Change is a constant in healthcare. Some type of change is always happening—whether it’s a new initiative, updated best practices, or simply a shift in the way things have always been done. And as a healthcare leader, it’s your job to make sure your team is on board with whatever changes are happening.
But that’s easier said than done. Even when you are confident in your direction, getting your team members to feel the same can be a challenge. Today, we’re sharing several tips to help you get your team on board with the change in healthcare.
To explore healthcare leadership topics in greater detail, we encourage you to consider registering for a healthcare leadership online course. These courses offer unique insight, tools, and resources to help you effectively lead your team through change.
Tips to Get Your Team On Board with Change
Now, let’s get back to those tips for how to get your team on board with changes in your healthcare organization.
Explain the “why” Behind the Change
Before you can even begin to try and get your team on board with a change, you need to ensure you are entirely on board with it. Once you’ve bought into the change, take some time to sit down and explain the why behind it to your team.
Why is this change happening? What are the benefits of implementing it? Answering these questions helps you get your team on board by painting a picture of what the future could look like.
Then, once you’ve explained the why, it’s essential to address any potential concerns your team may have about the change. What could go wrong? What are the risks? Addressing these fears head-on helps quell them and get your team on board with the change.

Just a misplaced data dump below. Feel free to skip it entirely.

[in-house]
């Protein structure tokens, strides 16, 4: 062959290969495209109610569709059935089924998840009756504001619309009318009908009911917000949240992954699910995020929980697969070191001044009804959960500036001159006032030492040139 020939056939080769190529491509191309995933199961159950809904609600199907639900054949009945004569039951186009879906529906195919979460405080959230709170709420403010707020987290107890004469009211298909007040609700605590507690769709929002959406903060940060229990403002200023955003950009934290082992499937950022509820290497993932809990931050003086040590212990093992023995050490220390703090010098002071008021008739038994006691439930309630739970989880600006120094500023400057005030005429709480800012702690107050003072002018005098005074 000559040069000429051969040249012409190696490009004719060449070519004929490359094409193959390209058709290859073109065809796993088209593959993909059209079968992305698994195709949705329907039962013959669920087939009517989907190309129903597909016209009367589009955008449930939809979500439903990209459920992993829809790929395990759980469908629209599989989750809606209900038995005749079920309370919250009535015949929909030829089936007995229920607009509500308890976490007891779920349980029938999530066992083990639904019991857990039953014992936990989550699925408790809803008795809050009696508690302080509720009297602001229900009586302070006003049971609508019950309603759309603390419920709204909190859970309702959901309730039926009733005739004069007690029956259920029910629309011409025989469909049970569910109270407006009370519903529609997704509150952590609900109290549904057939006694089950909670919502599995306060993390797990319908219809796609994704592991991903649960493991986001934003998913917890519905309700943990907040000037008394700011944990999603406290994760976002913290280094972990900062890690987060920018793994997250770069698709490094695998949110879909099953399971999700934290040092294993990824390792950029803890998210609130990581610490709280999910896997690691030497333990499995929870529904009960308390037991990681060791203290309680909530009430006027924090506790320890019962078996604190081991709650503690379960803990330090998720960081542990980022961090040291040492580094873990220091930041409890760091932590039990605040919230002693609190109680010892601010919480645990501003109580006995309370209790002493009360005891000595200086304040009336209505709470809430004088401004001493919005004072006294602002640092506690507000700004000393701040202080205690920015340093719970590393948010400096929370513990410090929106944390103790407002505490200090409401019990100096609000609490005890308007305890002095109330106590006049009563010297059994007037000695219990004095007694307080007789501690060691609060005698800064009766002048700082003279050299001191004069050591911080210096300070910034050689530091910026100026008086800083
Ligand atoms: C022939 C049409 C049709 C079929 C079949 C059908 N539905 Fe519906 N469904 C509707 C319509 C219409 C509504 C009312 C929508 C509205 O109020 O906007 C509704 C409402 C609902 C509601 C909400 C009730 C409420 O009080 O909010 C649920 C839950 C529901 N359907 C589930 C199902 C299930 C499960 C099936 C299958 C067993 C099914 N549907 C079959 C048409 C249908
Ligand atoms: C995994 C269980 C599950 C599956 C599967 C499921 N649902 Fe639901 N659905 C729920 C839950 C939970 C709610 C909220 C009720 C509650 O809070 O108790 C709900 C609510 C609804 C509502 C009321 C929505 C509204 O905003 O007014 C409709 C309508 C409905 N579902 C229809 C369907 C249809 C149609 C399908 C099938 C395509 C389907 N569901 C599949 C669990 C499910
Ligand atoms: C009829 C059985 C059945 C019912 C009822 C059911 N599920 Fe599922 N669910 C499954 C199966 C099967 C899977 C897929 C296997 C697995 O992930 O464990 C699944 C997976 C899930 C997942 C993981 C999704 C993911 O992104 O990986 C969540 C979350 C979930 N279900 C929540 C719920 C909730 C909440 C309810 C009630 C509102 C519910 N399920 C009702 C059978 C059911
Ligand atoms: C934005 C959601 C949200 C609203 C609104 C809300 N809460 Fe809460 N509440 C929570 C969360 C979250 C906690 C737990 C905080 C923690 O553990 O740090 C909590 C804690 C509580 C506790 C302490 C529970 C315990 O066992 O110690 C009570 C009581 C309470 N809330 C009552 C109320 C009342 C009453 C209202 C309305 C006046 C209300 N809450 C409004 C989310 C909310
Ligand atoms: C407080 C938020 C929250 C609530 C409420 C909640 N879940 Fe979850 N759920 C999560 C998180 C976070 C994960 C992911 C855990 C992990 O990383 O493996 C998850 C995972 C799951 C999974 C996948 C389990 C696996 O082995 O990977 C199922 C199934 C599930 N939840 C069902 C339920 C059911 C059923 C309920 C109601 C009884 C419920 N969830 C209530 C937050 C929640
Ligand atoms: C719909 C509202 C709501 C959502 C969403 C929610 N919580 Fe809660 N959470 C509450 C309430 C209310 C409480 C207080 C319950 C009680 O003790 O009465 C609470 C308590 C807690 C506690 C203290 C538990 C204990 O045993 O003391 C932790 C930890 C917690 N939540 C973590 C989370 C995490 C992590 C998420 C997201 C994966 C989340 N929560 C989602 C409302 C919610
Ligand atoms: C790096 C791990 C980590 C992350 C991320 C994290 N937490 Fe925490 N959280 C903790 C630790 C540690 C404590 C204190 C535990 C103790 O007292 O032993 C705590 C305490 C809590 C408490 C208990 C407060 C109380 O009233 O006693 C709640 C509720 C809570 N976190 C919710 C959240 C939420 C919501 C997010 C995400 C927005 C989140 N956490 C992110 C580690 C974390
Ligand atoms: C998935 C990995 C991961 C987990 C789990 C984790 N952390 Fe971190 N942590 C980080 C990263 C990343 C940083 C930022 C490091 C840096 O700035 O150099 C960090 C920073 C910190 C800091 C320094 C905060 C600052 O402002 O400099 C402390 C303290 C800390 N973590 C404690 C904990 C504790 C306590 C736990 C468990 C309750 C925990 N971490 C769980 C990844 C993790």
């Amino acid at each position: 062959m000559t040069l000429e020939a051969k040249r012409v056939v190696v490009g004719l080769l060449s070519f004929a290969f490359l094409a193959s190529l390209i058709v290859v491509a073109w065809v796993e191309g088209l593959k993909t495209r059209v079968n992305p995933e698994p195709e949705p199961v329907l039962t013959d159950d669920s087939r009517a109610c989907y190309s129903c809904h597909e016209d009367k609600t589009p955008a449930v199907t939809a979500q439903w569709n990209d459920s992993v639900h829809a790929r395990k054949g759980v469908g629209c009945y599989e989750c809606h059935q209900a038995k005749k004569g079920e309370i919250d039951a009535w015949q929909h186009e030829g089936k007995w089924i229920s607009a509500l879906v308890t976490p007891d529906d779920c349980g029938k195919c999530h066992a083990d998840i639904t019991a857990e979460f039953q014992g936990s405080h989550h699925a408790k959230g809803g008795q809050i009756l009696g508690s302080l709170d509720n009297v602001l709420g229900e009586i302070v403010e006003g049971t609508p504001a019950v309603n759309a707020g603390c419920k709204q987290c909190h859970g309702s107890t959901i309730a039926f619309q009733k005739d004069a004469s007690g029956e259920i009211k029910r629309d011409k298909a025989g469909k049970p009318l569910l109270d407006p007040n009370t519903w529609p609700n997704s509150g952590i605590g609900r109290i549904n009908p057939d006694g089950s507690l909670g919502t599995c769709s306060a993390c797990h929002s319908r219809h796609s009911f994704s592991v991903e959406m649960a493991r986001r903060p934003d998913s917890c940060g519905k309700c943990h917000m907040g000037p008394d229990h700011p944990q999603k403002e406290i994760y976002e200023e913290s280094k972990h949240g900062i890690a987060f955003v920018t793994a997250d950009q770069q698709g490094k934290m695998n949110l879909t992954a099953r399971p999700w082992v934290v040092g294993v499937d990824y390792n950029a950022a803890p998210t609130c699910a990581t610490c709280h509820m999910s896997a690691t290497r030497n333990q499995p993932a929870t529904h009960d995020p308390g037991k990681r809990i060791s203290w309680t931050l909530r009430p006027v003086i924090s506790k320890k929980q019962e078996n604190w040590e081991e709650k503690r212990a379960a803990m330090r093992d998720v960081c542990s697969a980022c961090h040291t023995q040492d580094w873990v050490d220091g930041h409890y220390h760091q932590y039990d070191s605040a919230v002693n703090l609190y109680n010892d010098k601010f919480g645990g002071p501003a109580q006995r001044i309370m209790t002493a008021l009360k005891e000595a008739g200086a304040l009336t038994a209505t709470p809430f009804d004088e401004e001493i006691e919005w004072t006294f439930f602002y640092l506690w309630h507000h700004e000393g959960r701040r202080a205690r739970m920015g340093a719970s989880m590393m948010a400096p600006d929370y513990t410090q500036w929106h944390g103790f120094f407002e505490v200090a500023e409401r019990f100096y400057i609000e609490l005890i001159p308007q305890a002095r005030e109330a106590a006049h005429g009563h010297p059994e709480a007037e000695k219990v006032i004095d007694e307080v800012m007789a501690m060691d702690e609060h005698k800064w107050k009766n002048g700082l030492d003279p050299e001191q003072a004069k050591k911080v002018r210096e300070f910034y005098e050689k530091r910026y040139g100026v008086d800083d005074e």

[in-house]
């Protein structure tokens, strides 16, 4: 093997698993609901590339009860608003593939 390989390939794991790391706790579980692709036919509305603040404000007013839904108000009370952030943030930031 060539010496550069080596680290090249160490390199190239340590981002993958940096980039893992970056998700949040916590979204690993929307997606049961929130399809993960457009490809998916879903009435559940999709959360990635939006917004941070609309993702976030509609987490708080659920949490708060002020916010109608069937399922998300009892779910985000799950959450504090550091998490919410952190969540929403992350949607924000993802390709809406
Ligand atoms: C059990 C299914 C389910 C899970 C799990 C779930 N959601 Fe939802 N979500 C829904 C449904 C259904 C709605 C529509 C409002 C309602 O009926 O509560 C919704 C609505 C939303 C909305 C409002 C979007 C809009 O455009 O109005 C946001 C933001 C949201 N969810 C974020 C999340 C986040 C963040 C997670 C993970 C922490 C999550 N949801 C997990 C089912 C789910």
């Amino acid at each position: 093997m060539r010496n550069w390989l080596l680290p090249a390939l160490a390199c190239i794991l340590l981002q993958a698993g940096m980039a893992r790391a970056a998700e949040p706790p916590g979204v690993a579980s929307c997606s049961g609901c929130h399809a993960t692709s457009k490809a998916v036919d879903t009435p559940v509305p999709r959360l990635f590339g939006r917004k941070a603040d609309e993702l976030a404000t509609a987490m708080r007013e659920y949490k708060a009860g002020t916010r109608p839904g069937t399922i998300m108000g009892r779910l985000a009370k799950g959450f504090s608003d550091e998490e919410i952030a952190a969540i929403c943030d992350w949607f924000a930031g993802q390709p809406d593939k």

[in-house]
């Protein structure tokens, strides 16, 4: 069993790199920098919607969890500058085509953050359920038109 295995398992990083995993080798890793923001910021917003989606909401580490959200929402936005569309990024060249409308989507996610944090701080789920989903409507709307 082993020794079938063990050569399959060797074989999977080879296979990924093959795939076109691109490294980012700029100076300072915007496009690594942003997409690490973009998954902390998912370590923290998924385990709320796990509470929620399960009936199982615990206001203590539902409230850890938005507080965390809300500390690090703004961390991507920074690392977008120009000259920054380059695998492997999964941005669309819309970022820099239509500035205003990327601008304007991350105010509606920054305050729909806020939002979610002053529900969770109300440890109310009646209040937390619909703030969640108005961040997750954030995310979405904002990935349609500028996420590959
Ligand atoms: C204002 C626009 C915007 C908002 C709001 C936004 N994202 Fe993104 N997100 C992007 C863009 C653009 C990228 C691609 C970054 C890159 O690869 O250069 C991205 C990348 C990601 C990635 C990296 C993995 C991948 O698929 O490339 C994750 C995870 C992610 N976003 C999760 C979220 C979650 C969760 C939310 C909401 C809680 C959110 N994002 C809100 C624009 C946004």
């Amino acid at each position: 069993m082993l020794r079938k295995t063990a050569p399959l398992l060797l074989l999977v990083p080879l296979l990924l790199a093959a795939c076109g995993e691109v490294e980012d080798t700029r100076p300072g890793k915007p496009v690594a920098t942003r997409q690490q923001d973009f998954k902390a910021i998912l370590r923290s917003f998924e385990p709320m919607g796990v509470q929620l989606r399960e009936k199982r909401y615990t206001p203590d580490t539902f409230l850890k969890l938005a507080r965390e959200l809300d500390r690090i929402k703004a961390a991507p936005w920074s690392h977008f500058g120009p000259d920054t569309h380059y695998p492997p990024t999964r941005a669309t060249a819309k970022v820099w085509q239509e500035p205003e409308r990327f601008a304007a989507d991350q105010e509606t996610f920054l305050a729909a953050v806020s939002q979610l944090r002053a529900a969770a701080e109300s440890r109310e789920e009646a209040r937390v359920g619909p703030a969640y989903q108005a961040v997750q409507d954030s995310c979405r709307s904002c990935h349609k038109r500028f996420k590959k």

Finally, it’s helpful to emphasize you’re not asking your team to simply go along with the change blindly. Instead, you should encourage questions and open dialogue so everyone feels comfortable and invested in the process.
Get Input from your Team
Once you’ve explained the change and addressed any concerns, it’s time to start getting input from your team. After all, they’re the ones who will be implementing the change, so their input is essential. It also helps show them how valued they are in your organization.
Ask them for their ideas, their suggestions, and their feedback. This will help you create a better change plan and get your team members invested in the process and more likely to buy into the change.
If possible, involve your team in the decision-making process as well. This doesn’t mean that you have to let them make all the decisions (that’s not practical), but including them in the process whenever possible will show them that their voices are heard and that you value their input.
Don’t forget to keep lines of communication open throughout the entire process, too. As changes are implemented, continue to check in with your team and see how they’re doing. This helps you identify any potential problems early on and makes your team feel supported.
Lead by Example